On many of our research projects, the sample size (i.e., number of people who are surveyed) directly relates to research cost.  Costs typically increase as we print and mail more surveys or call more people. Normally, the increase in sample size is worth the extra cost because the results are more likely to accurately reflect the population of interest; however, is a big sample size always necessary?

Here is an example of when sample size does not need to be very large in order to draw valuable insights.  Let’s say you are the communications manager for an organization that wants to improve public health by increasing broccoli consumption.  For the past year, you have diligently been publicizing the message that broccoli is good for your digestive system because it is high in fiber.  Lately, your director has wondered if another message may be more effective at persuading people to eat broccoli—maybe a message that touts broccoli’s ample amount of Vitamin-C, which can help fight off the common cold. Switching your communication campaign’s key message would be expensive, but probably worth it if your new message was dramatically more effective at persuading behavior. However, if the Vitamin-C message was only marginally more effective, then it might not be worth spending the money to switch.  Your boss tasks you with conducting research to compare the effectiveness of the fiber message to the Vitamin-C message. Pencils Graph

If you have undertaken message research in the past, you may have heard that you need a large and randomly drawn sample in order to draw reliable insights.  For example, you might survey your population and collect 400 responses from a group who saw the original fiber message and 400 responses from those who saw the new Vitamin-C message.  While collecting up to 800 responses might be valuable for some types of analysis, it is probably unwarranted to answer the research question described above. Indeed, you might only need to collect about 130 responses (65 from each group) to answer the question “Which message is more effective?”  Why so few?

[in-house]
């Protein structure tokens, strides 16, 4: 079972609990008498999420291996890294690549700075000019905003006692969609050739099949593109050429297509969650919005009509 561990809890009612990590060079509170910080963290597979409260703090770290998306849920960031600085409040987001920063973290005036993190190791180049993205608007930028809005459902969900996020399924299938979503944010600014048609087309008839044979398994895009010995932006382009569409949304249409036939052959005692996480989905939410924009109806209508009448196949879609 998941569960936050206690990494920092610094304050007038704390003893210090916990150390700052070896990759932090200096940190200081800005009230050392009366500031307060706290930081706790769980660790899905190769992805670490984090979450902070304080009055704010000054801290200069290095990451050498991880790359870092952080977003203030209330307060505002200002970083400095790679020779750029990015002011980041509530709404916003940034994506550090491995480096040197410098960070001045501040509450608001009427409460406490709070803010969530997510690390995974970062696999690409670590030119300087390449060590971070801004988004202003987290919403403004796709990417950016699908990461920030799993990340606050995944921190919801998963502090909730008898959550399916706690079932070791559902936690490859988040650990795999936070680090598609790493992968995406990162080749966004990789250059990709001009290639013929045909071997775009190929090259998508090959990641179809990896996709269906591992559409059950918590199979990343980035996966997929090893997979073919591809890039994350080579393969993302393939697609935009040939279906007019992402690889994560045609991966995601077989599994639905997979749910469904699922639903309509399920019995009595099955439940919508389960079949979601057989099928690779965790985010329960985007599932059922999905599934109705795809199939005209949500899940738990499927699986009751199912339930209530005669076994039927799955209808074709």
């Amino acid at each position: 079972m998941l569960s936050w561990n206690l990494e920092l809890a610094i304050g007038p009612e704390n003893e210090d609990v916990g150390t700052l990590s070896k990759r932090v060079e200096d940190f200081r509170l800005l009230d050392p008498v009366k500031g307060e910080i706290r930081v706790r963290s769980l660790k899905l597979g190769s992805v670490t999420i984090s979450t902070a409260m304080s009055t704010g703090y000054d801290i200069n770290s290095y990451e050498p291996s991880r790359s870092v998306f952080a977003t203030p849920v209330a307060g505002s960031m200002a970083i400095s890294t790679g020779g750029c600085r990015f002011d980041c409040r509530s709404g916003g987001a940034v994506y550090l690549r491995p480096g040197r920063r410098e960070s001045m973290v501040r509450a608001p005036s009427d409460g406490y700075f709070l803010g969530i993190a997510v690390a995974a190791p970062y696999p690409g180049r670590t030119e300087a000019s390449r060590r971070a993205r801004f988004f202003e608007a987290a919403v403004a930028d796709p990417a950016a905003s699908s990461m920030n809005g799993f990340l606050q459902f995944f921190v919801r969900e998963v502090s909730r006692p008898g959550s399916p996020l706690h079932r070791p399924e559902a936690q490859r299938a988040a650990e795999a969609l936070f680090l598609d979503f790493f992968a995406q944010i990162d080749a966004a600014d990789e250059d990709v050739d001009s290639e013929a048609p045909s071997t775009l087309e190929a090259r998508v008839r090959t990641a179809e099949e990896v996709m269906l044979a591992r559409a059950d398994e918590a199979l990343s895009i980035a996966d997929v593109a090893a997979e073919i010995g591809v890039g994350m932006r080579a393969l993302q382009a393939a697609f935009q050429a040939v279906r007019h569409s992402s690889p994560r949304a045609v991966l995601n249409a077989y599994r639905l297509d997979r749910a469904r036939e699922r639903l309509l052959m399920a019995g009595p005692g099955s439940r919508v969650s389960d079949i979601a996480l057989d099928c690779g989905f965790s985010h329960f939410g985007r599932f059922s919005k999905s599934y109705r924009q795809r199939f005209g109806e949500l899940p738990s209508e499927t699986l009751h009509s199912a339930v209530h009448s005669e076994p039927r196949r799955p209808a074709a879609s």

Sixty-five responses from each group should reveal a statistically significant difference if the effect size is moderate or greater. (In social science research, we use the term effect size as a way to measure effectiveness.  For example, is a new message more or less effective than an old message? A small effect size is less effective than a large effect size, and you need to apply careful analysis to detect a small effect, while a large effect is obvious and easy to detect).   With 65 responses, analysis should reveal a statistically significant difference if the effect size is at least moderate.

So what does moderate mean?  A helpful way (although not technically accurate) to understand effect size is to think of it as a lack of agreement between two groups (e.g., those who saw the fiber message and those who saw the Vitamin-C message).  With 65 responses from each group, a statistically significant result would mean there was no more than 66 percent agreement between the groups (technically, we mean less than 66 percent distribution overlap). For most communication managers, that is a substantial effect.  If the result pointed to the new Vitamin-C message being more effective, it’s probably worthwhile to spend the money to switch messaging!  If analysis did not find a statistically significant difference between the messages, then it’s not advisable to switch because the increased effectiveness (if any) of the new message would be marginal at best.

If cost is no factor, then a bigger sample size is usually better, but I have not yet met a client who said cost didn’t matter. Rather, our clients are typically looking for insights that are going to help them produce meaningful and substantial impacts. They look for a good value and timely results.  By understanding the intricacies of selecting an appropriate sample size, we stretch our client’s research dollars.  Give us a call if you would like to discuss how we could stretch your research dollars.